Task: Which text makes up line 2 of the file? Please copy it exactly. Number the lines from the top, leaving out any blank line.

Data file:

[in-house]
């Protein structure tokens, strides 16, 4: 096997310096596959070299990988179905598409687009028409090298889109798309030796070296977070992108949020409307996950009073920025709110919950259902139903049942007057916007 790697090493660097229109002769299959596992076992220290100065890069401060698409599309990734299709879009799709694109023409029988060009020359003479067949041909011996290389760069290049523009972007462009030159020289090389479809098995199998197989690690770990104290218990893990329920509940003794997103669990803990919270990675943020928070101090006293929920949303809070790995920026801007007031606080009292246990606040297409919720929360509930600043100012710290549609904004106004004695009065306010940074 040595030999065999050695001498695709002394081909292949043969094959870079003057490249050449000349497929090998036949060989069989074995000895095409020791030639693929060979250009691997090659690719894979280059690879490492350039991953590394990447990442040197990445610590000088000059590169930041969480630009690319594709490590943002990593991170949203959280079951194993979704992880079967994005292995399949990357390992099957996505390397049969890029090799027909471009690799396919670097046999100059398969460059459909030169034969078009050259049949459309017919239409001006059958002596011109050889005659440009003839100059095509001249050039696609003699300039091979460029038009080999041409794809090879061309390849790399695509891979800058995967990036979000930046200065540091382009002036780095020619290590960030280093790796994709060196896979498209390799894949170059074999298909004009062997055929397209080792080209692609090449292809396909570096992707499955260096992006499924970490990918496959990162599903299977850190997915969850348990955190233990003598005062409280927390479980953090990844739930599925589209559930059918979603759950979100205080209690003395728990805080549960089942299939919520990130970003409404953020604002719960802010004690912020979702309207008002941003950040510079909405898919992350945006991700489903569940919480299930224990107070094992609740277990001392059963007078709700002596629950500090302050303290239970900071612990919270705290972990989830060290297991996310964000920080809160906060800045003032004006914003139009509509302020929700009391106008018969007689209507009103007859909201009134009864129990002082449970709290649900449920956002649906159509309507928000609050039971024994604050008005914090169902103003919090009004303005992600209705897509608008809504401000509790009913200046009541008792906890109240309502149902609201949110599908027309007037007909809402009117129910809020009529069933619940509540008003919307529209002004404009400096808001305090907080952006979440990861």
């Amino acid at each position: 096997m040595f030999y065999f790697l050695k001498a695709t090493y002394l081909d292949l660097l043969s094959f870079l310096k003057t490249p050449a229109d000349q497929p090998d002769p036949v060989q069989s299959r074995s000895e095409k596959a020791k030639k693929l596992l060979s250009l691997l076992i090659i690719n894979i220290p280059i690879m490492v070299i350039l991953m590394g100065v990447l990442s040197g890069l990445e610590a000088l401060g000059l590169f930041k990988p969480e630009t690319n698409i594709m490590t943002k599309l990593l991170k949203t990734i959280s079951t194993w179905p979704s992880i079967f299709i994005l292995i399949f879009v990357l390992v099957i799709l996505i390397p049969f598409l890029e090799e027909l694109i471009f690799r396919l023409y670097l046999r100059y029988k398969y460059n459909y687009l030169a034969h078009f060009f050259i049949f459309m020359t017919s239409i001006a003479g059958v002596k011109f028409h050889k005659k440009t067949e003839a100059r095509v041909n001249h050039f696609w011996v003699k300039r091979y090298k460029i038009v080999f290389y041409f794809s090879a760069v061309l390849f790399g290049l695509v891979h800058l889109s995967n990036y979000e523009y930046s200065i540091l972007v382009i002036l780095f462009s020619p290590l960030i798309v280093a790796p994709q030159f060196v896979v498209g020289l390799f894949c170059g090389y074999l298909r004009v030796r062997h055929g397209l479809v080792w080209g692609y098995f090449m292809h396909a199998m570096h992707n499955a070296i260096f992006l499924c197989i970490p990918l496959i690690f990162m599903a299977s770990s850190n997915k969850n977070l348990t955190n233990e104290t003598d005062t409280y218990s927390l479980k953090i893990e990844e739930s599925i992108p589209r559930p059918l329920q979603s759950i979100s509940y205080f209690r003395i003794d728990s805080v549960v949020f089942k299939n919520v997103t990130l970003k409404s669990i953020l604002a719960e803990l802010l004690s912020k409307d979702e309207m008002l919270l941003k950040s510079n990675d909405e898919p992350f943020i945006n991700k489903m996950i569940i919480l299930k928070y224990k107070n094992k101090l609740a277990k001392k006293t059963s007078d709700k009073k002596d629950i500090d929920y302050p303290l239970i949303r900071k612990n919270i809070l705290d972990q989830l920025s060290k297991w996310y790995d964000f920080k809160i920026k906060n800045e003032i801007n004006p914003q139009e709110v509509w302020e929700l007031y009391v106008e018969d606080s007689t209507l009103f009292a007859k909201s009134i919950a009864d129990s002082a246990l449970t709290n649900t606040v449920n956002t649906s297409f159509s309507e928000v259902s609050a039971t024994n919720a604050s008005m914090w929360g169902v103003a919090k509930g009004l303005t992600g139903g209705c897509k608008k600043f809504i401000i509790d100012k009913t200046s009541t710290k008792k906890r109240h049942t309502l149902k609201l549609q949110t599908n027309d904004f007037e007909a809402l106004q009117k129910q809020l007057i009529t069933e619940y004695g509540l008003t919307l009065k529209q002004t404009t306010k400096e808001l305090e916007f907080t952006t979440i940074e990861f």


């Protein structure tokens, strides 16, 4: 096997310096596959070299990988179905598409687009028409090298889109798309030796070296977070992108949020409307996950009073920025709110919950259902139903049942007057916007 790697090493660097229109002769299959596992076992220290100065890069401060698409599309990734299709879009799709694109023409029988060009020359003479067949041909011996290389760069290049523009972007462009030159020289090389479809098995199998197989690690770990104290218990893990329920509940003794997103669990803990919270990675943020928070101090006293929920949303809070790995920026801007007031606080009292246990606040297409919720929360509930600043100012710290549609904004106004004695009065306010940074 040595030999065999050695001498695709002394081909292949043969094959870079003057490249050449000349497929090998036949060989069989074995000895095409020791030639693929060979250009691997090659690719894979280059690879490492350039991953590394990447990442040197990445610590000088000059590169930041969480630009690319594709490590943002990593991170949203959280079951194993979704992880079967994005292995399949990357390992099957996505390397049969890029090799027909471009690799396919670097046999100059398969460059459909030169034969078009050259049949459309017919239409001006059958002596011109050889005659440009003839100059095509001249050039696609003699300039091979460029038009080999041409794809090879061309390849790399695509891979800058995967990036979000930046200065540091382009002036780095020619290590960030280093790796994709060196896979498209390799894949170059074999298909004009062997055929397209080792080209692609090449292809396909570096992707499955260096992006499924970490990918496959990162599903299977850190997915969850348990955190233990003598005062409280927390479980953090990844739930599925589209559930059918979603759950979100205080209690003395728990805080549960089942299939919520990130970003409404953020604002719960802010004690912020979702309207008002941003950040510079909405898919992350945006991700489903569940919480299930224990107070094992609740277990001392059963007078709700002596629950500090302050303290239970900071612990919270705290972990989830060290297991996310964000920080809160906060800045003032004006914003139009509509302020929700009391106008018969007689209507009103007859909201009134009864129990002082449970709290649900449920956002649906159509309507928000609050039971024994604050008005914090169902103003919090009004303005992600209705897509608008809504401000509790009913200046009541008792906890109240309502149902609201949110599908027309007037007909809402009117129910809020009529069933619940509540008003919307529209002004404009400096808001305090907080952006979440990861």